WASHINGTON, DC — The value of cross-border trade between the U.S. and its North American trading partners, Canada and Mexico, was up 5.4 percent in May compared to last year.
U.S.-NAFTA trade totaled $103.9 billion in May 2014, according to the U.S. Department of Transportation.
In May, trucks carried 2.7 percent more freight between Canada and the U.S. compared to last year. Trucks carried 53.9 percent of the $57.7 billion of freight to and from Canada.
Overall, four of the five transportation modes – vessel, pipeline, rail, and trucks – carried more U.S.-NAFTA trade than in May 2013, whereas air freight declined.
Cross-border truck freight value rose by 3.8 percent. Trucks carried 59.9 percent of U.S.-NAFTA trade in May, accounting for $31.8 billion of exports and $30.4 billion of imports.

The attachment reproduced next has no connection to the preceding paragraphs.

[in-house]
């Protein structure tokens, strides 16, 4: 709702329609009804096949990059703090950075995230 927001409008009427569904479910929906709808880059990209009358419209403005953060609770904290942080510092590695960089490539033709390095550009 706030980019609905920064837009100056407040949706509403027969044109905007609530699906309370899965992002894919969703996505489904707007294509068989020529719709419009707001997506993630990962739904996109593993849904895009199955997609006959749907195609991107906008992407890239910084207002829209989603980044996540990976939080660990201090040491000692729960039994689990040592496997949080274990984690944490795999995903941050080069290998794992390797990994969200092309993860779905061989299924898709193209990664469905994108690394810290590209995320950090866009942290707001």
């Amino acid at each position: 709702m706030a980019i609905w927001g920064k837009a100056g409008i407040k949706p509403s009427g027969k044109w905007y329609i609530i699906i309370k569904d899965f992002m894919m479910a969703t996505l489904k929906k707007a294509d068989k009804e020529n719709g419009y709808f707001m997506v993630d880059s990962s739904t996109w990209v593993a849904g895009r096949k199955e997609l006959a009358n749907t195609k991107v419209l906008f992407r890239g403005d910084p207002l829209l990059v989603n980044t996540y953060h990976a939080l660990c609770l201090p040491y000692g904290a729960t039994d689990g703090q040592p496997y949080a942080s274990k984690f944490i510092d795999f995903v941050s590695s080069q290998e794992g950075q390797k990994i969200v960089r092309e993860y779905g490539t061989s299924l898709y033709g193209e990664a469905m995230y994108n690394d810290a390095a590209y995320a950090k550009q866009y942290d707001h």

Rail remained the second largest mode, moving 15.2 percent of all U.S.-NAFTA trade. Commodities moving by pipeline grew in value by the most of any mode, 23.1 percent, reflecting a rise in the volume and prices for oil and other petroleum products.
U.S.-NAFTA trade has increased year-over-year for four months in a row and in 10 of the last 11 months, interrupted by a 0.2-percent decrease in January. The January decline reflected the severe weather in the northern states and along the U.S.-Canada border.
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